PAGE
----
Gill's Exposition of the Entire Bible
The great God, that formed all things,.... That made the heavens, earth, and sea, and all that are in them; who is great in the perfections of his nature, and in the works of his hands, and greatly to be praised;
both rewardeth the fool, and rewardeth transgressors; according to their works; every transgression of the law receiving its just recompence of reward, whether a man transgresses it ignorantly or wilfully; as his transgressions are, whether through error or presumption, so shall his punishment be; though some understand this, as Kimchi, of the Lord's doing good in a providential way, to the wise and unwise, the righteous and the wicked: the words are by some rendered to another sense, "a great one grieveth all, and he hireth the fool, and he hireth the transgressors" (y); that is, a great man, a tyrannical prince, grieves all his good subjects; or, as Hottinger (z), from the use of the word in the Arabic tongue, changes all things, inverts their order, or administers all at his will, that is, wrongly; when he hires fools and wicked men to do those bad things for him which others would not, to the great detriment of the commonwealth; and rewards them for it, putting them into posts of honour and trust, to the great grief and trouble of all his best subjects.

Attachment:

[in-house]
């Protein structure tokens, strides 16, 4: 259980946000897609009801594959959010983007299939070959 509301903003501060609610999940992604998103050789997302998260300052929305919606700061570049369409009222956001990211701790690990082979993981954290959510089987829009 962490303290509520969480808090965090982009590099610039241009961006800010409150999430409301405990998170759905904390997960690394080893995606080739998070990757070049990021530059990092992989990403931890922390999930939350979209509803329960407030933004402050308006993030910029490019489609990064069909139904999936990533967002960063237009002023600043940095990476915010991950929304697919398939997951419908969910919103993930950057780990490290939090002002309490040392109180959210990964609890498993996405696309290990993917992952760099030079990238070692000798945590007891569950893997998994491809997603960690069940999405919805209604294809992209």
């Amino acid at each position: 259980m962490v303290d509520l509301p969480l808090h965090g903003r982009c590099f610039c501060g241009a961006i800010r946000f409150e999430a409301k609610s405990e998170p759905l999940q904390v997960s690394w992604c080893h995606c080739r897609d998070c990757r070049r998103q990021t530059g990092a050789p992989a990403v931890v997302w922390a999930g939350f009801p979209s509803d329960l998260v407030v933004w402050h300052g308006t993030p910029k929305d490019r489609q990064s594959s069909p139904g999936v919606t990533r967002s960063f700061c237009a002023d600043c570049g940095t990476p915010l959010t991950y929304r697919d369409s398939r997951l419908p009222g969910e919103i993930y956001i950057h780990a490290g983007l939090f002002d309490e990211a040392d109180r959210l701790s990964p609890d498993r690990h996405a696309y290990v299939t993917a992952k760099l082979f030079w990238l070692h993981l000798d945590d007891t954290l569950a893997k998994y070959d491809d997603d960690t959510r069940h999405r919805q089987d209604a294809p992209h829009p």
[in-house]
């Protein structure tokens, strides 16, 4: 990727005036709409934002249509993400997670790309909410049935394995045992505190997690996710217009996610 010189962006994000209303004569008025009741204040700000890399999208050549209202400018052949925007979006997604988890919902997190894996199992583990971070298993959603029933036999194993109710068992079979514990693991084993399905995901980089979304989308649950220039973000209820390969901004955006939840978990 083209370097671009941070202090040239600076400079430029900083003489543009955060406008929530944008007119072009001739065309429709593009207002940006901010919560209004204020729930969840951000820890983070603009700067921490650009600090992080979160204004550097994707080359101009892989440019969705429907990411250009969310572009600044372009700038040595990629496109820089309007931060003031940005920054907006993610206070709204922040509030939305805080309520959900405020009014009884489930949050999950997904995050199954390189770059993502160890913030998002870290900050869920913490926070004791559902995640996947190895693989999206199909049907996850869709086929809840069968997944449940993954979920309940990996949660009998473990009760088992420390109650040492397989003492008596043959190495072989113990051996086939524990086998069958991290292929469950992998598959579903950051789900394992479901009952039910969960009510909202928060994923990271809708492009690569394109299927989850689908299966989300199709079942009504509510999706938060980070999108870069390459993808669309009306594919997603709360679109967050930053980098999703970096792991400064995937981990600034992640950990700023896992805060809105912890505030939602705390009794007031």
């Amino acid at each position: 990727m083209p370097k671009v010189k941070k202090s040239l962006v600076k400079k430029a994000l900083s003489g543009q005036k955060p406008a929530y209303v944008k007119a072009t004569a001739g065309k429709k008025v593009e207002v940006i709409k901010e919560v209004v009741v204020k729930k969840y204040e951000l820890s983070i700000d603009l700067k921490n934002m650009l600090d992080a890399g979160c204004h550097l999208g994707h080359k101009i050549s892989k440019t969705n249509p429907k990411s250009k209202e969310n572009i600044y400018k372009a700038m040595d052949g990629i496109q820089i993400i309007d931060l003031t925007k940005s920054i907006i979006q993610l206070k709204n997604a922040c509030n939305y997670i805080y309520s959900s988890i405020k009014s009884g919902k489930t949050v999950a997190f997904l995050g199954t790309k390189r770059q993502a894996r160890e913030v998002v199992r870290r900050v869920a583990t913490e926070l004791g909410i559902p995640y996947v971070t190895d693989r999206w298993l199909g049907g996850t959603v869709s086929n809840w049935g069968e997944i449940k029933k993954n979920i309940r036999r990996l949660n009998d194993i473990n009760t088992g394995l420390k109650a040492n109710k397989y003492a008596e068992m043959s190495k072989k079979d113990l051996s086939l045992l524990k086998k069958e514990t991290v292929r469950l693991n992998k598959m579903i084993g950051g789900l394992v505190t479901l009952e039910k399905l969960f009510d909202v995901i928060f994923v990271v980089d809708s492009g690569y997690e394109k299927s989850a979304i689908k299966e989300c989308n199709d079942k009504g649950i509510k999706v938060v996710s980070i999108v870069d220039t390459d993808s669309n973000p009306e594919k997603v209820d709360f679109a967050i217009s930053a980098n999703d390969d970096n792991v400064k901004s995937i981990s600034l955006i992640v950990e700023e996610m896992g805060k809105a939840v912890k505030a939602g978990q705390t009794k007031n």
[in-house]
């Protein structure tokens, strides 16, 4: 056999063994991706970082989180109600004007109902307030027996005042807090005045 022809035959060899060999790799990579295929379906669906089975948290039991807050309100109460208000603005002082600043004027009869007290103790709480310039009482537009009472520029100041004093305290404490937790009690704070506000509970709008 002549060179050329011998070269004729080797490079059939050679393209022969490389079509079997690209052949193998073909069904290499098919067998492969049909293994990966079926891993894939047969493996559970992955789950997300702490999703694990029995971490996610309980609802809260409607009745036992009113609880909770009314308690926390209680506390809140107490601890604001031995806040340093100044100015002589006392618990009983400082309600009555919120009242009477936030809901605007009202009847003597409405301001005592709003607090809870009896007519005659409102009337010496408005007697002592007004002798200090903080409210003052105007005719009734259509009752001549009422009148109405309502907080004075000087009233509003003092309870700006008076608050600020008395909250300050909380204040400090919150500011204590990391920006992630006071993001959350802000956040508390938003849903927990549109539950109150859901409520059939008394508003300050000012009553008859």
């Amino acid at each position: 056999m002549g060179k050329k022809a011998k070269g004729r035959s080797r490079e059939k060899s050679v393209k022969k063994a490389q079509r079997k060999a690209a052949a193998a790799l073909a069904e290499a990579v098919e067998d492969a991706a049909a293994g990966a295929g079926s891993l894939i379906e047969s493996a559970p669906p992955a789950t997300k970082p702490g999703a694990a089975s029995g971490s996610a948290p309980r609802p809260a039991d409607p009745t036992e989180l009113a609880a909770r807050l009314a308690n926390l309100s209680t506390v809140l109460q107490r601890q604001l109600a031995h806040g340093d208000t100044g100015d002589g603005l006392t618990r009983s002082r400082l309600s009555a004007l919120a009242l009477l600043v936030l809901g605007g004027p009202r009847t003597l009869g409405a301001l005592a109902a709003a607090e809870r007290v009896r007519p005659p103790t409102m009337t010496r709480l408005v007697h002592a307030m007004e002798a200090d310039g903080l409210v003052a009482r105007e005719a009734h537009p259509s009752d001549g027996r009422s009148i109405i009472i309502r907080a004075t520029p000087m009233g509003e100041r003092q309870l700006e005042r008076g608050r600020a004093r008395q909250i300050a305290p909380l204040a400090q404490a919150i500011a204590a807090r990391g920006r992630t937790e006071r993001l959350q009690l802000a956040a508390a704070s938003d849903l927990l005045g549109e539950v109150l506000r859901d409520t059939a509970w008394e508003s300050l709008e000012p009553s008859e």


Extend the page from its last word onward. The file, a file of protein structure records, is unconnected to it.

(y) So Mercerus, Piscator. (z) Smegm. Oriental. l. 1. c. 2. p. 171.
Jamieson-Fausset-Brown Bible Commentary
10. Various versions of this are proposed (compare Margin). Better perhaps—"Much He injures (or literally, "wounds") all who reward," &c., that is, society is injured by encouraging evil men.
transgressors—may be rendered "vagrants." The word "God" is improperly supplied.
Proverbs 26:10 Parallel Commentaries